New Zealand Festival
Hannah Playhouse | March 8-15
Ursula Martinez is a confident, brash, and attractive woman. If you’ve seen her show My Stories, Your Emails publicity around town, you’d probably buy a ticket to see what all the fuss is about. Let’s face it, nudity attracts the senses. Martinez knows this as well as anybody, and in this performance questions the concept of identity and how our mad visually stimulating world online has contributed to a society of perverse crackpots. During her opening address to the audience, she wanted to see a show of confessional hands that only came tonight to have a “perve” and see some “minge.” There was something a little disturbing about just how many of us in the audience were actually able to identify with Martinez’s proposition. A clever ‘way-in’ for us to immediately relate to what was about to unravel.
In 2006, Martinez performed a short piece of cabaret, called “Hanky Panky.” Audiences were in disbelief as they watched her make a small red handkerchief disappear through the palm of her hand which would reappear behind the few remaining bits of clothing she still had on; a funny strip routine that was recorded without Martinez’s consent and subsequently went viral online. The fan mail that Martinez received from all over the world formed the inspiration for this fun-fulfilled provocative show that reveals a dark and shady side to our contemporary Internet savvy world.
In writing an email back to Brad Reid, an obsessive American fan, Martinez states her case for Brad to understand that she does not wish to begin any sort of cyber relationship, and that she never intended for her work and naked body to be showcased to the world. Judging someone on the basis of their nudity is a frightful concept. However, for many fans, the video was a life-changing experience.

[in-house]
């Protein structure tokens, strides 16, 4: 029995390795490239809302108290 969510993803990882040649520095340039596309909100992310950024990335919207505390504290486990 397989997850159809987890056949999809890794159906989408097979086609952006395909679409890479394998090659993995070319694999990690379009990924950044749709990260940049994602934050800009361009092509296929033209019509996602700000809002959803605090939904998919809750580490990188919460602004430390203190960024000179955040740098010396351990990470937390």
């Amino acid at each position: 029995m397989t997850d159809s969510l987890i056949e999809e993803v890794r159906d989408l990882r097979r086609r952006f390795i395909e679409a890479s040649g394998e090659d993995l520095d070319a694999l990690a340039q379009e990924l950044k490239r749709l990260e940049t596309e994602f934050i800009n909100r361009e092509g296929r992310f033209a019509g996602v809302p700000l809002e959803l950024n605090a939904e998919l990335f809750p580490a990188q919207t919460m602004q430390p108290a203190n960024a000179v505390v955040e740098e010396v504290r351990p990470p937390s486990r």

We were welcomed into Martinez’s personal life as she shared short stories about her family, childhood, and social life growing up in Hackney, East London. Having a knack for accents, highlighted characters that she performed were her Spanish mother, a neighbour who completed his studies in ‘how to hoover’, and an off the wall Jamaican dude. But it was often what was not said that caused an audience reaction. Martinez’s comic timing was second to none.
Although the stories weren’t developed or detailed enough to truly gain an insight into who the real Martinez is, the anecdotal device at least created a human face to Martinez that would heighten the stupidity and ignorance of those around the world who wrote to her, expressing how much they loved her and wanted her. One of the recurring fans was a guy called Eric, presented by Martinez as insipid and glum who desperately tried to reach out to Martinez in at least four emails. The final desperate measure Eric went to was sending a photograph of himself, wearing nothing but a pair of underpants, standing morosely in his door way. But this photo was nothing compared to what Brad Reid sent. You’ll have to see the show to find out. It’s a pretty big deal.
So simple was the show’s production aesthetic, and yet so effective it was in its delivery. Martinez showed she was as much a part of the audience as the audience themselves. It was like watching Jerry Seinfeld on the brink of laughter mid-scene; we felt involved in Martinez’s performance, in her stories and ‘our’ emails. And this is, I think, the success of My Stories, Your Emails, to feel present and enjoy the other end of a hilarious conversation with Ursula Martinez.